We often hear about two "Greeces," one inside the nation's geographical borders-a population of ten million- and another outside: eight million Greeks living in various other countries around the world. Many of these expatriates and their offspring have drawn the attention of the Greek nation for their intellectual, artistic, or scientific achievements. The large Greek population in the United States and the legendary "little Greece" neighborhood of Astoria, in New York City's Queens Country, have produced some of these individuals, and they have made the Greek community proud.

For nearly all immigrants, making the transition from a familiar place to an unfamiliar one usually involves overcoming economic and cultural hurdles and often emotional and psychological issues as well. Foremost among these is the question of identity. Greek people around the world have tended to retain their own ways and customs and to maintain their links with the old country --even in the United States, a nation whose more open, multinational society made the acceptance and assimilation of foreigners far easier than in Europe. Whether for those who emigrated from Greece to the United States around the time of World War Ι or World War II or for second- and third-generation Americans, or for the voluntary immigrants of recent years who maintain a sense of home in both countries, identity remains a particularly complex issue.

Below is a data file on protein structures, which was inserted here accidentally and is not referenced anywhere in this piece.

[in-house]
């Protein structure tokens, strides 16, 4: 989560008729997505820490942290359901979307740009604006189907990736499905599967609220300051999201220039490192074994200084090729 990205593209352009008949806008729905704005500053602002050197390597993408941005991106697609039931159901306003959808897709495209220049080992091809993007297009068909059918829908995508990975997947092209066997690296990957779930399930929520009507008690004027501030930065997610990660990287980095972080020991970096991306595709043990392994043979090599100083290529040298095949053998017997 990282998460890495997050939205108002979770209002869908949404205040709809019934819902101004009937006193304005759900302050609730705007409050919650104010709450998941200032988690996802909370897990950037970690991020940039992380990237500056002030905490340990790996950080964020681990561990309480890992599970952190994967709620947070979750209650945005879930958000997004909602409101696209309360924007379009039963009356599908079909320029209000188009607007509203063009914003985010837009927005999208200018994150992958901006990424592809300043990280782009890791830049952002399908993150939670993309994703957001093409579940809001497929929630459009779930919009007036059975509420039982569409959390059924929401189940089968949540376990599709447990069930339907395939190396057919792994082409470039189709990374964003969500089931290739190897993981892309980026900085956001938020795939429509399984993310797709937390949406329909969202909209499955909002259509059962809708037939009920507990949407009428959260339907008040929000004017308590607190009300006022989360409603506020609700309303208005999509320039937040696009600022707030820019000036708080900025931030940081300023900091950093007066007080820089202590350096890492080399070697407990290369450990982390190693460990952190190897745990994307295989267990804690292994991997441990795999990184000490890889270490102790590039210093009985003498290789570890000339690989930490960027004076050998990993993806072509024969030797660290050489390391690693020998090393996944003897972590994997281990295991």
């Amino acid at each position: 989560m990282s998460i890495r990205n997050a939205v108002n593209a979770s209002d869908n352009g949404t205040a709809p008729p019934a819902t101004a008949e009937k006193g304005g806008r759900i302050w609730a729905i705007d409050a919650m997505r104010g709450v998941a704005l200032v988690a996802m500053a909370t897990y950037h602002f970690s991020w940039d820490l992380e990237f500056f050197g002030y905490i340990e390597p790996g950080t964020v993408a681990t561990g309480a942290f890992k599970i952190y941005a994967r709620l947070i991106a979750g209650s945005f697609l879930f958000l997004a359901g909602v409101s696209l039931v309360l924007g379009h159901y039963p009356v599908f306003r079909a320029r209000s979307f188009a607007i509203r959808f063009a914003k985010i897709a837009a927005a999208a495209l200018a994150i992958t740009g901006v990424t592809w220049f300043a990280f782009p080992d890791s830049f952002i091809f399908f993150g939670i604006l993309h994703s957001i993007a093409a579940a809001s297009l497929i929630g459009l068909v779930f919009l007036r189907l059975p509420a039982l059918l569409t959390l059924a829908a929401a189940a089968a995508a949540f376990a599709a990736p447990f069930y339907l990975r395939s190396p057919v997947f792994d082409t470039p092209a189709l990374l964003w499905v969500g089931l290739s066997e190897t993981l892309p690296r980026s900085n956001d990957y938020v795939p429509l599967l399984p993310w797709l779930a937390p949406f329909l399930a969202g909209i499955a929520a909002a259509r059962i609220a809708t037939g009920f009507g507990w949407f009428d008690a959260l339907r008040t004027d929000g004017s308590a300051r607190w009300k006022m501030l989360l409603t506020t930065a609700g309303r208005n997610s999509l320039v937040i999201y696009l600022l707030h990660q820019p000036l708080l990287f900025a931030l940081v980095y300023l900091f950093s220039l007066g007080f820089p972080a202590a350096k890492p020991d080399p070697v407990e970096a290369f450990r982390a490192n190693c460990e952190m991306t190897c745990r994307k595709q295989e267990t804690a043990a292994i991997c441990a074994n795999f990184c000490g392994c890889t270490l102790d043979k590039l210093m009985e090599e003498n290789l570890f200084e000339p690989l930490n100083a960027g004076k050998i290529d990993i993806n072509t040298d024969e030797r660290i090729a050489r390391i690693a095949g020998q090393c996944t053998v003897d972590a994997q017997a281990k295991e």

Many artists with Greek roots have made significant contributions to American art since the 1920s. Modern Odysseys: Greek American Artists of the 20th Century is the first exhibition to offer a broad look at the historical record of their role, though an inevitably selective one. It presents the odyssey (in the sense of a voyage and an adventure, not as a feat) of thirty-four artists, with more than eighty works providing an important "picture album" of a period in the history of art shared by Greece and the United States. What all these artists-with their varying styles and approaches to making art-have in common is their involvement with the visual reality of America while retaining elements that serve as direct and indirect links with Greek culture, old and new.